midiutil /

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documentation
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MIDIUtil

Introduction

MIDIUtil is a pure Python library that allows one to write muti-track Musical Instrument Digital Interface (MIDI) files from within Python programs. It is object-oriented and allows one to create and write these files with a minimum of fuss.

MIDIUtil isn't a full implementation of the MIDI specification. The actual specification is a large, sprawling document which has organically grown over the course of decades. I have selectively implemented some of the more useful and common aspects of the specification. The choices have been somewhat idiosyncratic; I largely implemented what I needed. When I decided that it could be of use to other people I fleshed it out a bit, but there are still things missing. Regardless, the code is fairly easy to understand and well structured. Additions can be made to the library by anyone with a good working knowledge of the MIDI file format and a good, working knowledge of Python. Documentation for extending the library is provided.

This software was originally developed with Python 2.5.2 and it makes use of some features that were introduced in 2.5. I have used it extensively in Python 2.6.

Included in this version is an intitial port to Python 3 (but which should work in 2.6.X also). The file is called MidiFile3.py. To use it, use the following import line in your code:

from midiutil.MidiFile3 import MIDIFile

(This assumes that the code has been installed into your system path or that the midiutil directory is copied into your script's working directory.)

This software is distributed under an Open Source license and you are free to use it as you see fit, provided that attribution is maintained. See License.txt in the source distribution for details.

Installation

To use the library one can either install it on one's system or copy the midiutil directory of the source distribution to your project's directory (or to any directory pointed to  by the PYTHONPATH environment variable). For the Windows platforms an executable installer is provided. Alternately the source distribution can be downloaded, un-zipped (or un-tarred), and installed in the standard way:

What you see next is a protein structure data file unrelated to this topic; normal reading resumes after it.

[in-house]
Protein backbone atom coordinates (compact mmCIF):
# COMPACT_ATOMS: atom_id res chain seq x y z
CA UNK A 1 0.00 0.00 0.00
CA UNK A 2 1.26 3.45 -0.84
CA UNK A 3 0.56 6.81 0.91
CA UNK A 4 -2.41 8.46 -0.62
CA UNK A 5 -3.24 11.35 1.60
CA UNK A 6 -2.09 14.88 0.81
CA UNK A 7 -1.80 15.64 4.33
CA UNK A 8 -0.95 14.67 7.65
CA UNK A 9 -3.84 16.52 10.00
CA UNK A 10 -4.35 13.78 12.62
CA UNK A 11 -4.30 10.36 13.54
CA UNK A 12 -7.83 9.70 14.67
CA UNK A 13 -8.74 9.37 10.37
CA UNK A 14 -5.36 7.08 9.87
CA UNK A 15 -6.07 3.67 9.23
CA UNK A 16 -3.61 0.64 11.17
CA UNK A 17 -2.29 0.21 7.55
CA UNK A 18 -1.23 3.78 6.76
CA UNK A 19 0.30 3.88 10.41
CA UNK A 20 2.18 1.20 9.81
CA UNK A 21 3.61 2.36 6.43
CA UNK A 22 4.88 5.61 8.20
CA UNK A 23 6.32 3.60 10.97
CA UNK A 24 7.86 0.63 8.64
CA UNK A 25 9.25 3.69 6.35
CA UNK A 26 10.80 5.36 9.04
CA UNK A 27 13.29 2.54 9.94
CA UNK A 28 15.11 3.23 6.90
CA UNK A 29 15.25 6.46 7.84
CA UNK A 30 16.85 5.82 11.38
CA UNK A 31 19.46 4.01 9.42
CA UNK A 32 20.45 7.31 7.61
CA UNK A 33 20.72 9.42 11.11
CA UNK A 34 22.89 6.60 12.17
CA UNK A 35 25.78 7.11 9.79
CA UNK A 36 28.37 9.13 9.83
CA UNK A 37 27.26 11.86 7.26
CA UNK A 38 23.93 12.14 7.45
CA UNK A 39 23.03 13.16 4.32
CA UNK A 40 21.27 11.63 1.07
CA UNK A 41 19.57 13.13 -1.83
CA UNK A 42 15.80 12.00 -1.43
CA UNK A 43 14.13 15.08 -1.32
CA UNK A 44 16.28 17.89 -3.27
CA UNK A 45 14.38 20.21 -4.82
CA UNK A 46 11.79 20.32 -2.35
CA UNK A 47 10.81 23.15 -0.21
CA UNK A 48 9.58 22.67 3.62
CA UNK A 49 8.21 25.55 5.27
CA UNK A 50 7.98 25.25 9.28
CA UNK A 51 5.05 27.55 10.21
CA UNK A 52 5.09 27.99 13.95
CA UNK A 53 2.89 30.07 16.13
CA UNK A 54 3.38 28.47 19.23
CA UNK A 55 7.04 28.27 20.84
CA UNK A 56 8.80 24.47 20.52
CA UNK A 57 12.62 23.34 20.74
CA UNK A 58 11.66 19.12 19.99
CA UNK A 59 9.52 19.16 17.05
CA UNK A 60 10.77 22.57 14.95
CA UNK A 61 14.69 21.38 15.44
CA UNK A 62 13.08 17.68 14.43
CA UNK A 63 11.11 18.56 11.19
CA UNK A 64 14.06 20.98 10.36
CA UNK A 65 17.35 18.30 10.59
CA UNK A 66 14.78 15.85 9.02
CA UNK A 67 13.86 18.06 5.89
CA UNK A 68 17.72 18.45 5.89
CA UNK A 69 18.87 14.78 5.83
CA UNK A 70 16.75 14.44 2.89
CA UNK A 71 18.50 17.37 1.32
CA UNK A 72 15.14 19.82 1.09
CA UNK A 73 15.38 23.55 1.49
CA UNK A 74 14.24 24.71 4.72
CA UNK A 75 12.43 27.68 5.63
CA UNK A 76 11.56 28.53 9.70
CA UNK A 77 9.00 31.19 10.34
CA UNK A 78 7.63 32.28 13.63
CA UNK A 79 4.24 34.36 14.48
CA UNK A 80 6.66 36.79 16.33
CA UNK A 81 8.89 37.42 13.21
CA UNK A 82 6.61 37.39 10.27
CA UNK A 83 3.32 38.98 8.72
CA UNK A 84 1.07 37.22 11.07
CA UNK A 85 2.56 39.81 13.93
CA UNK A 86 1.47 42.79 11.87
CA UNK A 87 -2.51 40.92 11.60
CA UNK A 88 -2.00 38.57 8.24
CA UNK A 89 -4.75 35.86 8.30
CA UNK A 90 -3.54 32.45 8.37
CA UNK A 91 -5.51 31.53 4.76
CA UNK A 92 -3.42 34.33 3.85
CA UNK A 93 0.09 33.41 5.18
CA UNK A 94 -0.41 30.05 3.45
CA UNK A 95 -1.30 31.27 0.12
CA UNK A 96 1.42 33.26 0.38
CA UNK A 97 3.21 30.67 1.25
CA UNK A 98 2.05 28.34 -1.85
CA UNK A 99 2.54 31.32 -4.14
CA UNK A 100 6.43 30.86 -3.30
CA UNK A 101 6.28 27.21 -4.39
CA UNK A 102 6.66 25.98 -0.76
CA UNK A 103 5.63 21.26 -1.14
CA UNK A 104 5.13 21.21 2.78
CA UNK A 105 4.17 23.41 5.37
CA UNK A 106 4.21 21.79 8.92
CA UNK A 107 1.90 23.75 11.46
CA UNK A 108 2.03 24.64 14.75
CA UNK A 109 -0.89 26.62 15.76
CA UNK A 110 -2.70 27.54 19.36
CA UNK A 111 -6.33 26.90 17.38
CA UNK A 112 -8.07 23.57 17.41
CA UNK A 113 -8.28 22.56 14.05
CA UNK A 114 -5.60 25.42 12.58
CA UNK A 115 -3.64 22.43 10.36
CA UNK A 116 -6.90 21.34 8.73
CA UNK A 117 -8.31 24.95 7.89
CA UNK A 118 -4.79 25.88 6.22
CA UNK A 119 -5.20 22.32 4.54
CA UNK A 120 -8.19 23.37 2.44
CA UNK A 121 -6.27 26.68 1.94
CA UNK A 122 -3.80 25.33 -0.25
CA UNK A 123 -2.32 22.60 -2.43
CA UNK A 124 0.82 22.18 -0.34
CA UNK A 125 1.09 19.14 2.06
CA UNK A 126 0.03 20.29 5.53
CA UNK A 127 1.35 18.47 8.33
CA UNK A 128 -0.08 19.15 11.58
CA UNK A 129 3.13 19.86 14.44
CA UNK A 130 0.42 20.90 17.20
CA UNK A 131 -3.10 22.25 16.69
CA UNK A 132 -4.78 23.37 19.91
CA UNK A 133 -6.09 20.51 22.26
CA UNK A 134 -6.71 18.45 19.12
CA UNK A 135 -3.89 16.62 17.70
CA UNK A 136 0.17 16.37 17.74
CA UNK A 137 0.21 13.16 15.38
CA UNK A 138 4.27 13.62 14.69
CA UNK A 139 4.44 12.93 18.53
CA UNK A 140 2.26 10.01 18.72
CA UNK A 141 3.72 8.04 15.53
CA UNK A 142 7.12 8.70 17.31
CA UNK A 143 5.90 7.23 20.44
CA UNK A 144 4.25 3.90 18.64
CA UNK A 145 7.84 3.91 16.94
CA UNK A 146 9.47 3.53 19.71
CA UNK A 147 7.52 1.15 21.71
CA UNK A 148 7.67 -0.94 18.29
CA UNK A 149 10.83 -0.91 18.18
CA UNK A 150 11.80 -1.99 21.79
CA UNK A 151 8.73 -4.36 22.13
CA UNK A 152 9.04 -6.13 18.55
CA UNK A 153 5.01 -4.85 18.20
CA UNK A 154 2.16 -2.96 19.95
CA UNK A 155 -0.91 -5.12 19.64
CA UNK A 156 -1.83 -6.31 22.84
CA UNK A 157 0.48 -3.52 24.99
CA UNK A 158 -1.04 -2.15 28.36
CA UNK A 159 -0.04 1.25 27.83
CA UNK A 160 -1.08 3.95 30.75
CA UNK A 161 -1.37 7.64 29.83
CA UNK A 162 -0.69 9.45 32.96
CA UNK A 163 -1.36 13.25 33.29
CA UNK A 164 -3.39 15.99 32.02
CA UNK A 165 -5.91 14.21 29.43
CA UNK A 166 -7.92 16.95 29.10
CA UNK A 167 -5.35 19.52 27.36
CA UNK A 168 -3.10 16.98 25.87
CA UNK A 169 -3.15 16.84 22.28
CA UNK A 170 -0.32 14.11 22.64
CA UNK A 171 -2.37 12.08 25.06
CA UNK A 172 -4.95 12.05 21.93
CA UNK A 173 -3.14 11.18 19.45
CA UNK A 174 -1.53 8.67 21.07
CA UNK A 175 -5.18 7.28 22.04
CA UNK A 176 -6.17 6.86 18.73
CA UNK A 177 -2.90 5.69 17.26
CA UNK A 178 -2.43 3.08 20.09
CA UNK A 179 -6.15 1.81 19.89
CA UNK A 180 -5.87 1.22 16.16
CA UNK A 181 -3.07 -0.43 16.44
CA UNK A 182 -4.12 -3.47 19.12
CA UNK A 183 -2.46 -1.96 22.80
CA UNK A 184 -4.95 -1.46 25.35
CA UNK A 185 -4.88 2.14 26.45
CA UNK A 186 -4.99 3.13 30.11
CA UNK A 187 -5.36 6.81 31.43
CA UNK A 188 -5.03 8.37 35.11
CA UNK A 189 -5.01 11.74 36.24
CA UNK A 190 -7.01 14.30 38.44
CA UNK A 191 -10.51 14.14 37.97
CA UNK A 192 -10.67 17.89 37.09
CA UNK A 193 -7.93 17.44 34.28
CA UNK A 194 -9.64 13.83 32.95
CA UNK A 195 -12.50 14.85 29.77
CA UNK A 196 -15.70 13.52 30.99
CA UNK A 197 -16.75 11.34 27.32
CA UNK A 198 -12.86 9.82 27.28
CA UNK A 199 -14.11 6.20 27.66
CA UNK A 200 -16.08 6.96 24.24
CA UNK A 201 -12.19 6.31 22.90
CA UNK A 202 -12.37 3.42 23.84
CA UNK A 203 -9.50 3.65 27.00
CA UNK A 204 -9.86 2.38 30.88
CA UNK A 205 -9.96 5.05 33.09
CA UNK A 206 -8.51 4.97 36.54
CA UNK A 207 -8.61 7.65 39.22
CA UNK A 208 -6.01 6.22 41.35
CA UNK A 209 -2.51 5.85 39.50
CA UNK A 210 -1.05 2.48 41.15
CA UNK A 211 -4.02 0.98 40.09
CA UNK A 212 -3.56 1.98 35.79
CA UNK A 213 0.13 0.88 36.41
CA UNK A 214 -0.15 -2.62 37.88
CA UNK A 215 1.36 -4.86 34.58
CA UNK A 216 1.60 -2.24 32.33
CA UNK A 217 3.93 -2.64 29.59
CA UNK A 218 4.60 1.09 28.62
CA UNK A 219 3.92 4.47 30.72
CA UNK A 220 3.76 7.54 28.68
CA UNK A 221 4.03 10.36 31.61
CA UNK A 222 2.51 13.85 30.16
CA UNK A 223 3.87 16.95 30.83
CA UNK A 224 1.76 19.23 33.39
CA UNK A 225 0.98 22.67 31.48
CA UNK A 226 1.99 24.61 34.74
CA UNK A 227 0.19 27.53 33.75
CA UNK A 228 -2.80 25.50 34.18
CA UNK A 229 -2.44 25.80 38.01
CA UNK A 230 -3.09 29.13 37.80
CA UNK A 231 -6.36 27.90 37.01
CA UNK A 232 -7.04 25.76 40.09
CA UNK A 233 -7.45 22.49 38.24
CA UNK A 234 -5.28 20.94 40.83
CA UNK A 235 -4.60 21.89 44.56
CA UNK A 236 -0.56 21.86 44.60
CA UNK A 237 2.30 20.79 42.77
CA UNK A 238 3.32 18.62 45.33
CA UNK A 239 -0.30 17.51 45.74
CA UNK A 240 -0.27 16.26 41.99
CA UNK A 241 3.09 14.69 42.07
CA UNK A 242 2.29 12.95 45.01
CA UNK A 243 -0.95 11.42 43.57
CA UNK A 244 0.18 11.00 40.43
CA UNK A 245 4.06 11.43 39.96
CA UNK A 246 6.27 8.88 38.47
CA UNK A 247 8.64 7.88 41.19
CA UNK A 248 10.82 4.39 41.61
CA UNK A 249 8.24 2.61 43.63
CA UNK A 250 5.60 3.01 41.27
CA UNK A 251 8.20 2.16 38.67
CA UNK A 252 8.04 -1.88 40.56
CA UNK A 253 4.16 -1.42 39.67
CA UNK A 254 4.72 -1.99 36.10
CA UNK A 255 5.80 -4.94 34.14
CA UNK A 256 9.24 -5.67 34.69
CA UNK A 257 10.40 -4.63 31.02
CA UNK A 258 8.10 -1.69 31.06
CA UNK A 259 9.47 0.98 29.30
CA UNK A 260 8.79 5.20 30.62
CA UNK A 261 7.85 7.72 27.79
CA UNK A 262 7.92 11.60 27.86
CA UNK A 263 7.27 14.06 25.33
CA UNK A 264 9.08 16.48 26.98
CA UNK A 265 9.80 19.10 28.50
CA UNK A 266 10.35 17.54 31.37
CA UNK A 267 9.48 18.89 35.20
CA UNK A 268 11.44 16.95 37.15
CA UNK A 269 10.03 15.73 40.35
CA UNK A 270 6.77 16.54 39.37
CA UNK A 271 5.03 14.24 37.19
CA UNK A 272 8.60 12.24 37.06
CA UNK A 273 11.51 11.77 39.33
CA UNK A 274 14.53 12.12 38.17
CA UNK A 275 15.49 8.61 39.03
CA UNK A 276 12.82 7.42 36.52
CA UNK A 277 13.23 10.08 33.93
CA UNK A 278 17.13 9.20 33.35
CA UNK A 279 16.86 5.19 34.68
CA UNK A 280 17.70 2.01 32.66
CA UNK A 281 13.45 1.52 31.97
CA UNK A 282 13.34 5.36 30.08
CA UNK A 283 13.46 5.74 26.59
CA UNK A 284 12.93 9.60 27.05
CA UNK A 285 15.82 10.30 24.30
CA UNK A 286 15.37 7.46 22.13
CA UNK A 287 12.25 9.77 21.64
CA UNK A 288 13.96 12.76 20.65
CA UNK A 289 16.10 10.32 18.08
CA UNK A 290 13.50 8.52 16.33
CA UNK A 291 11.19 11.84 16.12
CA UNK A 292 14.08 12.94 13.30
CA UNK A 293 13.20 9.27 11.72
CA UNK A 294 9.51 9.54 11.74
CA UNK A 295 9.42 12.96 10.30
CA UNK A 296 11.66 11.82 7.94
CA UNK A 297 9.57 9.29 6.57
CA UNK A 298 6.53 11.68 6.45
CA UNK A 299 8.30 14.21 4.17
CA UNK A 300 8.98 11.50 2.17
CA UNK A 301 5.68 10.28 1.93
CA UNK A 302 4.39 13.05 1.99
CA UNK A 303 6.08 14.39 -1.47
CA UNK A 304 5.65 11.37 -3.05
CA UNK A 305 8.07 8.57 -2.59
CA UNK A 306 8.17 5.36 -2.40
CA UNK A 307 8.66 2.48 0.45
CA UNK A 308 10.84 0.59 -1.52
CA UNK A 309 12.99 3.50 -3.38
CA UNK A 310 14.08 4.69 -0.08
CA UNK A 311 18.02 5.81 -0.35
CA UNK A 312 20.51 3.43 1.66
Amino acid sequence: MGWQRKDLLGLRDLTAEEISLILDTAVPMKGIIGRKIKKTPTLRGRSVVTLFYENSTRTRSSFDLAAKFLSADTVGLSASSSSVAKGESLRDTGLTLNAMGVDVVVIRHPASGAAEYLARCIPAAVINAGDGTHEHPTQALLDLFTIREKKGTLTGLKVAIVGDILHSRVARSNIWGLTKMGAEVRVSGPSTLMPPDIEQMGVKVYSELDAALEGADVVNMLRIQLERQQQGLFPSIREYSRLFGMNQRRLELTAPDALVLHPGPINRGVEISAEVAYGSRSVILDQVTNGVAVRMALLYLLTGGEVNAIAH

python setup.py install

On non-Windows platforms (Linux, MacOS, etc.) the software should be installed in this way. MIDIUtil is pure Python and should work on any platform to which Python has been ported.

If you do not wish to install in on your system, just copy the src/midiutil directory to your project's directory or elsewhere on your PYTHONPATH. If you're using this software in your own projects you may want to consider distributing the library bundled with yours; the library is small and self-contained, and such bundling makes things more convenient for your users. The best way of doing this is probably to copy the midiutil directory directly to your package directory and then refer to it with a fully qualified name. This will prevent it from conflicting with any version of the software that may be installed on the target system.

Quick Start

Using the software is easy:

o The package must be imported into your namespace o A MIDIFile object is created o Events (notes, tempo-changes, etc.) are added to the object o The MIDI file is written to disk.

Detailed documentation is provided; what follows is a simple example to get you going quickly. In this example we'll create a one track MIDI File, assign a name and tempo to the track, add a one beat middle-C to the track, and write it to disk.

#Import the library from midiutil.MidiFile import MIDIFile

# Create the MIDIFile Object with 1 track MyMIDI = MIDIFile(1)

# Tracks are numbered from zero. Times are measured in beats. track = 0 time = 0

# Add track name and tempo. MyMIDI.addTrackName(track,time,"Sample Track") MyMIDI.addTempo(track,time,120)

# Add a note. addNote expects the following information: track = 0 channel = 0 pitch = 60 time = 0 duration = 1 volume = 100

# Now add the note. MyMIDI.addNote(track,channel,pitch,time,duration,volume)

# And write it to disk. binfile = open("output.mid", 'wb') MyMIDI.writeFile(binfile) binfile.close()

There are several additional event types that can be added and there are various options available for creating the MIDIFile object, but the above is sufficient to begin using the library and creating note sequences.

The above code is found in machine-readable form in the examples directory. A detailed class reference and documentation describing how to extend the library is provided in the documentation directory.

Have fun!

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